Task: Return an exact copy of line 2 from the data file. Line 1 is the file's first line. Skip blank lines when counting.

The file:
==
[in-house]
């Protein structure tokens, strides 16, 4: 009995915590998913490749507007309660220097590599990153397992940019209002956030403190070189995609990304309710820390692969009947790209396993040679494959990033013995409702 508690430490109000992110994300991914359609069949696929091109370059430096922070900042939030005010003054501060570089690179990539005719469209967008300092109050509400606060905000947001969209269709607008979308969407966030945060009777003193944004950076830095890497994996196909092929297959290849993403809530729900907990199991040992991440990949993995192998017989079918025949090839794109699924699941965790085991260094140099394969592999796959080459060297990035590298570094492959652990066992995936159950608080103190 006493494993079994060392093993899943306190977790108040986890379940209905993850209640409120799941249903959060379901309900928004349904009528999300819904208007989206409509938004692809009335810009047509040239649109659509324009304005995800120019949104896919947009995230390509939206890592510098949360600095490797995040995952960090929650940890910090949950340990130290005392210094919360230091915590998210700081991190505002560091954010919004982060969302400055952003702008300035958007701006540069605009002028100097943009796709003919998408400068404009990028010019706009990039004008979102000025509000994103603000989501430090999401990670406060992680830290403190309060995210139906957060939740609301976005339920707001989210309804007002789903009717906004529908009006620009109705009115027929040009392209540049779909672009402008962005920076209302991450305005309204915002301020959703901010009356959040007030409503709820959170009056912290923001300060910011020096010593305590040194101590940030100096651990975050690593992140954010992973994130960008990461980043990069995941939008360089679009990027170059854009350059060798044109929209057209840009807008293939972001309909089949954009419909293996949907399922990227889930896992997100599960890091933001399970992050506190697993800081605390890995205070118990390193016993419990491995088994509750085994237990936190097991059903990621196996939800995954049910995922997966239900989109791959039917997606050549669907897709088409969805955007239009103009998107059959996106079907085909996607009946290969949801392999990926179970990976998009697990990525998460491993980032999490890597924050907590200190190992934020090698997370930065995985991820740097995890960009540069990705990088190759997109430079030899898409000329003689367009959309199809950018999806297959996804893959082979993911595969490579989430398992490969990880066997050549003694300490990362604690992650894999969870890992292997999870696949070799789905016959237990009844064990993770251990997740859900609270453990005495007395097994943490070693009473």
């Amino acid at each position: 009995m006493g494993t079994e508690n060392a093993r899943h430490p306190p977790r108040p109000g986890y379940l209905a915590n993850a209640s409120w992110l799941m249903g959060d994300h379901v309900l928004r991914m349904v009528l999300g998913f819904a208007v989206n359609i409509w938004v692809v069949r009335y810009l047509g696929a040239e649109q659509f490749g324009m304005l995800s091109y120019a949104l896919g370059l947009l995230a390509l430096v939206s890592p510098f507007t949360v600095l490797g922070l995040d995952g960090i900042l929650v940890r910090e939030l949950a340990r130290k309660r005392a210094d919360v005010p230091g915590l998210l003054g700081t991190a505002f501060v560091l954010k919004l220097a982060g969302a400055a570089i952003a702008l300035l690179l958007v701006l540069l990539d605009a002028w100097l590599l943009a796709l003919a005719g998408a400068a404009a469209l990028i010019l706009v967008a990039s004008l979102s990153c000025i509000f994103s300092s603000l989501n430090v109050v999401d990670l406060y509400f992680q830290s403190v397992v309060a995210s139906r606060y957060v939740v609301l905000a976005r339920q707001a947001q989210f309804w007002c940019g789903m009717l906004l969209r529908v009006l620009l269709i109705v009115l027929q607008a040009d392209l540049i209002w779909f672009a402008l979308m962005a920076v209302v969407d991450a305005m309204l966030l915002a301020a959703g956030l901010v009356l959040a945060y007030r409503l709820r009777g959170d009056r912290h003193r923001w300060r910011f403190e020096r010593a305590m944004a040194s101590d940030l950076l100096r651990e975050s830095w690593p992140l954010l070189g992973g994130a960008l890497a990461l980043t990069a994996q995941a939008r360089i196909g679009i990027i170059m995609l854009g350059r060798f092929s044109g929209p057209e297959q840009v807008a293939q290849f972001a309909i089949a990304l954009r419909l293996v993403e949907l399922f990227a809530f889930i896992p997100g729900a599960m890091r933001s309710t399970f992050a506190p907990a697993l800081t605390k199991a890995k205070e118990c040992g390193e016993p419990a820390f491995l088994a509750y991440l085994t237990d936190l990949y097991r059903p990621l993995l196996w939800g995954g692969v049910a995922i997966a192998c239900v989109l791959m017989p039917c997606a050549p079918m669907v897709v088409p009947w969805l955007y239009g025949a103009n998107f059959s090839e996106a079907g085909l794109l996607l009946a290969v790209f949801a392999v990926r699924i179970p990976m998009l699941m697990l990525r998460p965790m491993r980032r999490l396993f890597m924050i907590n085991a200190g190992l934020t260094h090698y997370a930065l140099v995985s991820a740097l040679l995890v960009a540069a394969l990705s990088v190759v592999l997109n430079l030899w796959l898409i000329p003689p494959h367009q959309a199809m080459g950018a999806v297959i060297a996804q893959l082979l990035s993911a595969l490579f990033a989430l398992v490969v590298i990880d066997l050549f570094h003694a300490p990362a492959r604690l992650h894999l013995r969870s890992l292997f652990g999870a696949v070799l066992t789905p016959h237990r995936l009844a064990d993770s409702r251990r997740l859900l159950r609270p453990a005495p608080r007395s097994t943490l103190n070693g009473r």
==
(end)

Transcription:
């Protein structure tokens, strides 16, 4: 009995915590998913490749507007309660220097590599990153397992940019209002956030403190070189995609990304309710820390692969009947790209396993040679494959990033013995409702 508690430490109000992110994300991914359609069949696929091109370059430096922070900042939030005010003054501060570089690179990539005719469209967008300092109050509400606060905000947001969209269709607008979308969407966030945060009777003193944004950076830095890497994996196909092929297959290849993403809530729900907990199991040992991440990949993995192998017989079918025949090839794109699924699941965790085991260094140099394969592999796959080459060297990035590298570094492959652990066992995936159950608080103190 006493494993079994060392093993899943306190977790108040986890379940209905993850209640409120799941249903959060379901309900928004349904009528999300819904208007989206409509938004692809009335810009047509040239649109659509324009304005995800120019949104896919947009995230390509939206890592510098949360600095490797995040995952960090929650940890910090949950340990130290005392210094919360230091915590998210700081991190505002560091954010919004982060969302400055952003702008300035958007701006540069605009002028100097943009796709003919998408400068404009990028010019706009990039004008979102000025509000994103603000989501430090999401990670406060992680830290403190309060995210139906957060939740609301976005339920707001989210309804007002789903009717906004529908009006620009109705009115027929040009392209540049779909672009402008962005920076209302991450305005309204915002301020959703901010009356959040007030409503709820959170009056912290923001300060910011020096010593305590040194101590940030100096651990975050690593992140954010992973994130960008990461980043990069995941939008360089679009990027170059854009350059060798044109929209057209840009807008293939972001309909089949954009419909293996949907399922990227889930896992997100599960890091933001399970992050506190697993800081605390890995205070118990390193016993419990491995088994509750085994237990936190097991059903990621196996939800995954049910995922997966239900989109791959039917997606050549669907897709088409969805955007239009103009998107059959996106079907085909996607009946290969949801392999990926179970990976998009697990990525998460491993980032999490890597924050907590200190190992934020090698997370930065995985991820740097995890960009540069990705990088190759997109430079030899898409000329003689367009959309199809950018999806297959996804893959082979993911595969490579989430398992490969990880066997050549003694300490990362604690992650894999969870890992292997999870696949070799789905016959237990009844064990993770251990997740859900609270453990005495007395097994943490070693009473």